Japanese car giant Honda is to cut 800 jobs at its UK factory after a slump in demand across Europe.
Workers at the firm's plant in Swindon, which employs 3,500, were told the grim news as they arrived this morning.
Honda, which has been making cars in the UK since 1992, has never had job losses before in this country, but it said demand for cars in Europe, including Spain, Italy and Greece, had fallen by a million in the past year.
The company gave the statutory 90-day notice of consultation and said it would seek to avoid compulsory redundancies.
Ken Keir, executive vice president of Honda Motor Europe, said: "Sustained conditions of low demand in European markets make it necessary to re-align Honda's business structure.
"As such, Honda of the UK Manufacturing (HUM) will enter into formal consultation with its associates to consider these changes and the proposal that it will reduce the workforce by 800 associates by spring 2013.
"Honda remains fully committed for the long term to its UK and European manufacturing operations. However, these conditions of sustained low industry demand require us to take difficult decisions.
"We are setting the business constitution at the right level to ensure long-term stability and security."
Honda said individual discussions will be held with workers at the Swindon factory following the announcement, while union officials have been briefed about the plans.
Around 150,000 cars were built last year in Swindon, which has an annual capacity of 250,000.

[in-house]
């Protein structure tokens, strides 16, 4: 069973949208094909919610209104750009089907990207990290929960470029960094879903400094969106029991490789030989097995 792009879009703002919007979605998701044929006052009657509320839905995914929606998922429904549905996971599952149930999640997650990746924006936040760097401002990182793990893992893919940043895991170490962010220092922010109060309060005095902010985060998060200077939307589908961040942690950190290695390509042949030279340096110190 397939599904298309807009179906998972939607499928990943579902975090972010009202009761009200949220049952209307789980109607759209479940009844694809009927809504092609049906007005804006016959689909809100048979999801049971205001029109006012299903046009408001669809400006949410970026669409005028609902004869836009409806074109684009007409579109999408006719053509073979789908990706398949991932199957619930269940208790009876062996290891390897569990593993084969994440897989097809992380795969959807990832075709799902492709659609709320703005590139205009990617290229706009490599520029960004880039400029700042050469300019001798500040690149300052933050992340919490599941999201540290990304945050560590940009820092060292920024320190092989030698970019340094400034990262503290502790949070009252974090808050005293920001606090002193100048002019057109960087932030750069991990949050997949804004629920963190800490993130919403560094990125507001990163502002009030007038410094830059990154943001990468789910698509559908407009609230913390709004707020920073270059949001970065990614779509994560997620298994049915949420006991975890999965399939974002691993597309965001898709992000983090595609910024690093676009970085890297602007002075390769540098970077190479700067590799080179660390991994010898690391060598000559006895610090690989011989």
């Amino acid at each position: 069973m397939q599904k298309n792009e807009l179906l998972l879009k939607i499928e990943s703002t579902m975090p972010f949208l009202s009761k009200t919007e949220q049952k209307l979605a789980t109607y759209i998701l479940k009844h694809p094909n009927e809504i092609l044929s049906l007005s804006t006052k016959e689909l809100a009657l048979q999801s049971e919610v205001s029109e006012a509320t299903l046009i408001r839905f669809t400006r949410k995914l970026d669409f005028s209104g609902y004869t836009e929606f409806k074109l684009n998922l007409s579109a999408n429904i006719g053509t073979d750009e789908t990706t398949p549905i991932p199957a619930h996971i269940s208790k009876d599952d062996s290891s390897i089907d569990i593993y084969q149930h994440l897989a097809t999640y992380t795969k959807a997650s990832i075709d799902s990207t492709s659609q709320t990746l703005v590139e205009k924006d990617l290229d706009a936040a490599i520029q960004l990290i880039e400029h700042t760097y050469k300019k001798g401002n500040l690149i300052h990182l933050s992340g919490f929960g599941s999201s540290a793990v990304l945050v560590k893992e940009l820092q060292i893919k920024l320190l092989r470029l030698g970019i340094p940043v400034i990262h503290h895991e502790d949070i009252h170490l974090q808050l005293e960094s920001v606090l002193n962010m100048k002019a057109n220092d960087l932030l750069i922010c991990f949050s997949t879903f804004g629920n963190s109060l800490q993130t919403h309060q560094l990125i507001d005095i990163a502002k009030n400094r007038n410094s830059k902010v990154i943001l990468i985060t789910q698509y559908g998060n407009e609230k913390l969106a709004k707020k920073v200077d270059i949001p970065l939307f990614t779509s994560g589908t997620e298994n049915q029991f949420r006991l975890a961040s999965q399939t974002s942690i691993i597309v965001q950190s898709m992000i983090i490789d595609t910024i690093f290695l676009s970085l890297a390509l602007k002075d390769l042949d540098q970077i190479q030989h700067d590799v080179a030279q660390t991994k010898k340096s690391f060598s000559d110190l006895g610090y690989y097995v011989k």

A third of the cars are sold in the UK, with the rest being exported to 26 countries, mainly in Europe.
Honda builds the Jazz, Civic and CR-V models in Swindon and has grown in size since it first started manufacturing in the UK, investing more than £2 billion.
The Society of Motor Manufacturers and Traders (SMMT) reported earlier this week that sales of new cars in the UK topped two million last year, the best since 2008.
Honda announced a £267 million investment programme at Swindon last September, creating 500 new jobs because of an expected increase in demand as well as a new diesel engine line.
Business Secretary Vince Cable visited the plant to mark the news.
Honda said the expected increase in demand had not happened so it now predicted that annual production would remain at 150,000 for the next three years.
A Department for Business, Innovation and Skills spokesman said: "This will be a bitter blow to the workforce and the local area and we will be working with local partners to minimise the impact of the job losses. Times are tough in the European market but the automotive industry remains a major success story for the UK. Over the last two years global manufacturers including Nissan, JLR and BMW have invested £6 billion in the UK, safeguarding and creating new jobs."
Unite national officer Tony Murphy said: "This is a hammer blow to UK manufacturing and to Swindon where Honda is a major employer. The reality is that over 1,000 jobs are going at Honda - it's a disaster for manufacturing in the UK and for the local economy.
"It's a tragedy for our members and their families. There's no doubt these cuts will have a significant knock-on impact on the supply chain, and on local shops and services.